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bensalf's 4 year caferacer build

Discussion in 'XJ Modifications' started by bensalf, Dec 26, 2015.

  1. bensalf

    bensalf Active Member

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    I've been posting a few topics in "technical" for a while now, and some of you would have seen my efforts at building caferacer from an xj600 euromodle.
    so I decided to document my take on it in a build thread ,so here it starts 4 years ago
    bike was bought from a salvage yard on 7/1/ 2012 (that's 7th January)
    bike was a category "c" write off, which means it was written off by the insurance company after being stolen and crashed, but can be rebuilt and put back on the road
    I paid £175 for it, with no log book (title)
    this is how I got it at home
    [​IMG]
    on inspection found frame twisted at headstock, both fork stanchions bent,
    tank, seat missing, headlight missing coils ,starter solenoid missing ,carbs seized up.

    [​IMG]

    first job was to get it running, to see if it was a viable project.
    removed carbs and partially soaked in paraffin overnight
    [​IMG]
    freed off throttle shafts, cleaned out float bowls, and replaced back on bike
    [​IMG]
    stu
     
  2. bensalf

    bensalf Active Member

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    sent off for missing items from ebay, i.e. coil packs and plugleads starter solenoid
    these fitted to bike .
    oh, I forgot, made up a dummy fuel tank from a protein bottle, and wetset floats
    [​IMG]
    hooked bike up to a car battery, and eventually got it running fine,
    charging system was producing 15 1/2 volts so that will be looked into later on.
    all gears were selectable, and engine ticked over and revved ok.
    didn't have a compression tester at this point, but there seemed to be plenty of power available.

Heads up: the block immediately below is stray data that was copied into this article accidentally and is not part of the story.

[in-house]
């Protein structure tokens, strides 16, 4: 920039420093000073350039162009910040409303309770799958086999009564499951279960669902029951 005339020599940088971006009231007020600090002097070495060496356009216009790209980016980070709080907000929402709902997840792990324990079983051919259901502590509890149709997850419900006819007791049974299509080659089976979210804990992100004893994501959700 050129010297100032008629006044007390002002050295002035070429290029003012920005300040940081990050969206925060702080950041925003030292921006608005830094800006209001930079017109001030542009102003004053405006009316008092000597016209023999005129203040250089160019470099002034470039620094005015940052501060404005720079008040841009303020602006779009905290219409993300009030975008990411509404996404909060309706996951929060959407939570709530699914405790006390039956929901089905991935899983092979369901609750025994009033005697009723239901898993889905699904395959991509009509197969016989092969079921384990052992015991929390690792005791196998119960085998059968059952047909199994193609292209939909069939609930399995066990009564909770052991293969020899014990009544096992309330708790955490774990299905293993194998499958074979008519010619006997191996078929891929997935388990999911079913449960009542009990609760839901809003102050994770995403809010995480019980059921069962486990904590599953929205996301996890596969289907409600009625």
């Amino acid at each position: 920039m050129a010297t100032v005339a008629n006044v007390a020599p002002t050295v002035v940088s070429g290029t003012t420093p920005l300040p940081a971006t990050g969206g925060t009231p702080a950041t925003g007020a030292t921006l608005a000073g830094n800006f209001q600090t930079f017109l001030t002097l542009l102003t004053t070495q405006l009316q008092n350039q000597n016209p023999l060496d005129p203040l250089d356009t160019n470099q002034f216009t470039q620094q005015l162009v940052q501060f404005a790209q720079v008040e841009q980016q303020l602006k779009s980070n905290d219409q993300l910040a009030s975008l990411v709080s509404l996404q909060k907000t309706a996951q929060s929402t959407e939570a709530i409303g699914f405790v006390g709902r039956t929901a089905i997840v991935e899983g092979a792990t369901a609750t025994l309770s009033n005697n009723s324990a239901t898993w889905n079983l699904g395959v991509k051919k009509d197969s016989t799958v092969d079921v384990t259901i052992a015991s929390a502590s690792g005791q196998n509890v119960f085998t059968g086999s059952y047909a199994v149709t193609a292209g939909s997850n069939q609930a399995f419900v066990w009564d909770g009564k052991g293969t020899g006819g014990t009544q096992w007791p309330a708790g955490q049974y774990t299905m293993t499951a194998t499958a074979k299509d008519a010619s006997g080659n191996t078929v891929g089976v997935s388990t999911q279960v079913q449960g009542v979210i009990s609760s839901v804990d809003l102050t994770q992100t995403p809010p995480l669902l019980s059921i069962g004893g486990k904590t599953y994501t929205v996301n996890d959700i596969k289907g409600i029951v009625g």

soooooo. I began the tear down.
     
  3. bensalf

    bensalf Active Member

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    first job was to straighten the headstock.
    you can see the twist in the frame here,
    [​IMG]
    the bords you can see at the bottom of the picture are my garage "pit" boards.
    [​IMG]
    I put the bare frame in the pit and wedged it all the way round with wooden packers.
    myself and 2 mates were then able to twist the headstock by inserting the scaffold pipe with a longer one slotted on the end
    through the headstock. then swinging on it.
    it was then a case of removing the frame from the pit and rebuilding the forks ,swinging arm and wheels, then rechecking wheel alignment
    using two pieces of string along the wheels.
    this revealed wee had swung too far, and the headstock was very slightly twisted the opposite way.
    so it was a case of stripping the bike again and re-wedging it in the pit, and swinging the other way.
    that did the trick, and after rebuilding the bike back up ,the wheels were almost spot on apart from a couple of mm out, which was near enough for me.
     
  4. XJ550H

    XJ550H Well-Known Member Premium Member

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    what does soaking the carbs in paraffin do?
     
  5. k-moe

    k-moe Pie, Bacon, Burbon. Moderator Premium Member

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    Cleans the crud out. He's not using parrafin wax; its kerosene.
     
  6. bensalf

    bensalf Active Member

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    that's right, I forgot you call it kerosene, used in oil lamps and heaters e.t.c.
    it loosened up the throttle shafts great, i'll be replacing the seals later , this was just to get it running.
    stu
     
  7. XJ550H

    XJ550H Well-Known Member Premium Member

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    glad you cleared that up
    :rolleyes:I was wondering how to melt the wax and cook the carbs overnight with out.:( being asked to many questions
     
  8. bensalf

    bensalf Active Member

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    next job was to "delug" the frame, of all the brackets I don't need, i.e.
    bellypan and fairing brackets, airbox and sidepanel brackets, battery box and rear cowling brackets.
    also sliced off the rear subframe, ready for new subframe to be welded on, to fit single caferacer seat.
    [​IMG]
    [​IMG]
    new subframe welded on
    [​IMG]
    [​IMG]
    stu
     
  9. bensalf

    bensalf Active Member

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    next job was to raise the rear end of the bike by 30mm so the rear tyre would not foul the new under seat tray housing the electrics.
    I did this by slicing off the top shock mount ,and making a plate to lower the mount by 10mm, this would lift the back end of the bike by 30mm at the tyre bike is a monoshock model
    [​IMG]
    heres a much later pic of the shock bracket lowered by 10mm, the top of the mount used to be level with the top of the frame cross tube.